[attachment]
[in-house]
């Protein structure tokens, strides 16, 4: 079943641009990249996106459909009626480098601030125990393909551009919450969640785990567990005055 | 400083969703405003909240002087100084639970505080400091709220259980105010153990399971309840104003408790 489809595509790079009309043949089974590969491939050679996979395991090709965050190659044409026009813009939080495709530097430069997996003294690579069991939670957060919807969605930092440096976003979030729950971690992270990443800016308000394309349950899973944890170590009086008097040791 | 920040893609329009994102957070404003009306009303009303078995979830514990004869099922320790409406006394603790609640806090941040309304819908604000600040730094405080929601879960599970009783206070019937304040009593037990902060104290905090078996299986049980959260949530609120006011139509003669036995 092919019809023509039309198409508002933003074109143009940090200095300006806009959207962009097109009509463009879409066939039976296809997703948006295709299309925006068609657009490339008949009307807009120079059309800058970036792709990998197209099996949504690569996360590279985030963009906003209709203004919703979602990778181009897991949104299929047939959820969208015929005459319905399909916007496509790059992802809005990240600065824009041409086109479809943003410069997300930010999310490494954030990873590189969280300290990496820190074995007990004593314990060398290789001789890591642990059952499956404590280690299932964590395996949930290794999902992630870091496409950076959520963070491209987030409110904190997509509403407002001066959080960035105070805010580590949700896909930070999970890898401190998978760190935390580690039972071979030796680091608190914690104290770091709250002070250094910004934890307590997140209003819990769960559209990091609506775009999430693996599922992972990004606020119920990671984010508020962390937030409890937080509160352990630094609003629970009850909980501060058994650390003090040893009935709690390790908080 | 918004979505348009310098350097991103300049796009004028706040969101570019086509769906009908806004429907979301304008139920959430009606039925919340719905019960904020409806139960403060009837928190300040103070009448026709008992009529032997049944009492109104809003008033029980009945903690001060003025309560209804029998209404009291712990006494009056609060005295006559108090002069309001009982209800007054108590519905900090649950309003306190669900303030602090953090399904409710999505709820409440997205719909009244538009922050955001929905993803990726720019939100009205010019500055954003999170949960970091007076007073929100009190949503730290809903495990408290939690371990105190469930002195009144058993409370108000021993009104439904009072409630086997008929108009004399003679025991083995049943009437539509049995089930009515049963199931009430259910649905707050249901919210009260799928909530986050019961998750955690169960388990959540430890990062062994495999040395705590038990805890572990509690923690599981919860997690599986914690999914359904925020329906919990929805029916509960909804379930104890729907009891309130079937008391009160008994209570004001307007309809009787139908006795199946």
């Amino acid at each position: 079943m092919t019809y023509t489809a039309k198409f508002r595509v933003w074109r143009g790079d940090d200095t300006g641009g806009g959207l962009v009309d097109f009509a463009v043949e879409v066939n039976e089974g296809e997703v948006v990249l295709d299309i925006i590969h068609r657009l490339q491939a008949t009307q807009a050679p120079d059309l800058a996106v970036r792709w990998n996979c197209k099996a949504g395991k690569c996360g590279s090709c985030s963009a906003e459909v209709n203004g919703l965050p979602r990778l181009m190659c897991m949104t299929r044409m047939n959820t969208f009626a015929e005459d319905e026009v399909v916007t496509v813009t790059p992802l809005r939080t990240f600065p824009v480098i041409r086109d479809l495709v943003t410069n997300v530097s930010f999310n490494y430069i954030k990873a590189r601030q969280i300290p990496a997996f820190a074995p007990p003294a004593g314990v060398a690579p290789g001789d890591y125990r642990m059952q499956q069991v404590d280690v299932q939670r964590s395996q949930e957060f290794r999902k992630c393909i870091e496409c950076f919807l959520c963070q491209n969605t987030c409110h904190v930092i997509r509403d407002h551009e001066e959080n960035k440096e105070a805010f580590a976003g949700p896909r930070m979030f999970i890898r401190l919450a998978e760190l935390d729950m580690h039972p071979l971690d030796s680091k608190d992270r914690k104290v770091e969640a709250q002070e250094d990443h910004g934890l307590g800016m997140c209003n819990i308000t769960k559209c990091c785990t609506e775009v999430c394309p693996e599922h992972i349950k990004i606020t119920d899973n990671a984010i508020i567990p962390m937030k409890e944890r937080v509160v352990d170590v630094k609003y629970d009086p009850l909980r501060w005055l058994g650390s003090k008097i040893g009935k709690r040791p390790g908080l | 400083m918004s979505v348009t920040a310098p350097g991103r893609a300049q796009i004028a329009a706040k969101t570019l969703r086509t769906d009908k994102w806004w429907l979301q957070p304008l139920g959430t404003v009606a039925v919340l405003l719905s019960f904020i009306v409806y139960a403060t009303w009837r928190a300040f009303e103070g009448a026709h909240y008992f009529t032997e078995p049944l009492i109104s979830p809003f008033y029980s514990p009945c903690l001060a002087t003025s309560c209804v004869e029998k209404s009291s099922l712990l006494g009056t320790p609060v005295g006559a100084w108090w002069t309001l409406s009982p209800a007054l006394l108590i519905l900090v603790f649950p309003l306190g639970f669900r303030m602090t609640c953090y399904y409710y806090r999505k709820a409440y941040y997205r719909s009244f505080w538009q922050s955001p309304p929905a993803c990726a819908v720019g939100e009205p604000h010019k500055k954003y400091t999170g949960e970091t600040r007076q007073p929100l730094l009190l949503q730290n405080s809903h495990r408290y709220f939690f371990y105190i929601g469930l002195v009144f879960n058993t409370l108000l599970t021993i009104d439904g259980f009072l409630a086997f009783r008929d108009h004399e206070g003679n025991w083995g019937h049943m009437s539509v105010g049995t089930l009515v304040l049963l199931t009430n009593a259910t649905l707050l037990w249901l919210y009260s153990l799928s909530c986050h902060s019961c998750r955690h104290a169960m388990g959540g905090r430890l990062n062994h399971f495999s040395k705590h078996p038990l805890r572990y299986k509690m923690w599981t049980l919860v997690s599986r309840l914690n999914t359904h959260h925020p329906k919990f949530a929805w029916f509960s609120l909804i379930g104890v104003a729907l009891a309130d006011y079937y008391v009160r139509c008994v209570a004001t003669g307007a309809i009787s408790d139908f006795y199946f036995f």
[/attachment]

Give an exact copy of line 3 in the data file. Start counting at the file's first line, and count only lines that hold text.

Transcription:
């Amino acid at each position: 079943m092919t019809y023509t489809a039309k198409f508002r595509v933003w074109r143009g790079d940090d200095t300006g641009g806009g959207l962009v009309d097109f009509a463009v043949e879409v066939n039976e089974g296809e997703v948006v990249l295709d299309i925006i590969h068609r657009l490339q491939a008949t009307q807009a050679p120079d059309l800058a996106v970036r792709w990998n996979c197209k099996a949504g395991k690569c996360g590279s090709c985030s963009a906003e459909v209709n203004g919703l965050p979602r990778l181009m190659c897991m949104t299929r044409m047939n959820t969208f009626a015929e005459d319905e026009v399909v916007t496509v813009t790059p992802l809005r939080t990240f600065p824009v480098i041409r086109d479809l495709v943003t410069n997300v530097s930010f999310n490494y430069i954030k990873a590189r601030q969280i300290p990496a997996f820190a074995p007990p003294a004593g314990v060398a690579p290789g001789d890591y125990r642990m059952q499956q069991v404590d280690v299932q939670r964590s395996q949930e957060f290794r999902k992630c393909i870091e496409c950076f919807l959520c963070q491209n969605t987030c409110h904190v930092i997509r509403d407002h551009e001066e959080n960035k440096e105070a805010f580590a976003g949700p896909r930070m979030f999970i890898r401190l919450a998978e760190l935390d729950m580690h039972p071979l971690d030796s680091k608190d992270r914690k104290v770091e969640a709250q002070e250094d990443h910004g934890l307590g800016m997140c209003n819990i308000t769960k559209c990091c785990t609506e775009v999430c394309p693996e599922h992972i349950k990004i606020t119920d899973n990671a984010i508020i567990p962390m937030k409890e944890r937080v509160v352990d170590v630094k609003y629970d009086p009850l909980r501060w005055l058994g650390s003090k008097i040893g009935k709690r040791p390790g908080l | 400083m918004s979505v348009t920040a310098p350097g991103r893609a300049q796009i004028a329009a706040k969101t570019l969703r086509t769906d009908k994102w806004w429907l979301q957070p304008l139920g959430t404003v009606a039925v919340l405003l719905s019960f904020i009306v409806y139960a403060t009303w009837r928190a300040f009303e103070g009448a026709h909240y008992f009529t032997e078995p049944l009492i109104s979830p809003f008033y029980s514990p009945c903690l001060a002087t003025s309560c209804v004869e029998k209404s009291s099922l712990l006494g009056t320790p609060v005295g006559a100084w108090w002069t309001l409406s009982p209800a007054l006394l108590i519905l900090v603790f649950p309003l306190g639970f669900r303030m602090t609640c953090y399904y409710y806090r999505k709820a409440y941040y997205r719909s009244f505080w538009q922050s955001p309304p929905a993803c990726a819908v720019g939100e009205p604000h010019k500055k954003y400091t999170g949960e970091t600040r007076q007073p929100l730094l009190l949503q730290n405080s809903h495990r408290y709220f939690f371990y105190i929601g469930l002195v009144f879960n058993t409370l108000l599970t021993i009104d439904g259980f009072l409630a086997f009783r008929d108009h004399e206070g003679n025991w083995g019937h049943m009437s539509v105010g049995t089930l009515v304040l049963l199931t009430n009593a259910t649905l707050l037990w249901l919210y009260s153990l799928s909530c986050h902060s019961c998750r955690h104290a169960m388990g959540g905090r430890l990062n062994h399971f495999s040395k705590h078996p038990l805890r572990y299986k509690m923690w599981t049980l919860v997690s599986r309840l914690n999914t359904h959260h925020p329906k919990f949530a929805w029916f509960s609120l909804i379930g104890v104003a729907l009891a309130d006011y079937y008391v009160r139509c008994v209570a004001t003669g307007a309809i009787s408790d139908f006795y199946f036995f």